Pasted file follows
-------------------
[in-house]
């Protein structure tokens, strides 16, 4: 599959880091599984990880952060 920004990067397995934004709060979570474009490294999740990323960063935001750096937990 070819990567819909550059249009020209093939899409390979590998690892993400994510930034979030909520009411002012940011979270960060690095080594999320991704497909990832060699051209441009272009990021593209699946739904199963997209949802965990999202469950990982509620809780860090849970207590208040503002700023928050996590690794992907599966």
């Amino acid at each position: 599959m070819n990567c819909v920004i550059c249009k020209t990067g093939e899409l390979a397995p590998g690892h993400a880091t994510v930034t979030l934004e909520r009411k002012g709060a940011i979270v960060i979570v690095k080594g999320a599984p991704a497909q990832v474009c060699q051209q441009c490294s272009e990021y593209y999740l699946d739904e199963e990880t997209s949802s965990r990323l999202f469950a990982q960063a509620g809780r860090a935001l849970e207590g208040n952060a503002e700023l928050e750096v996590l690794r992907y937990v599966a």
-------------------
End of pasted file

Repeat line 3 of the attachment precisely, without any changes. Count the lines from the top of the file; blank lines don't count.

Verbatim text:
């Amino acid at each position: 599959m070819n990567c819909v920004i550059c249009k020209t990067g093939e899409l390979a397995p590998g690892h993400a880091t994510v930034t979030l934004e909520r009411k002012g709060a940011i979270v960060i979570v690095k080594g999320a599984p991704a497909q990832v474009c060699q051209q441009c490294s272009e990021y593209y999740l699946d739904e199963e990880t997209s949802s965990r990323l999202f469950a990982q960063a509620g809780r860090a935001l849970e207590g208040n952060a503002e700023l928050e750096v996590l690794r992907y937990v599966a």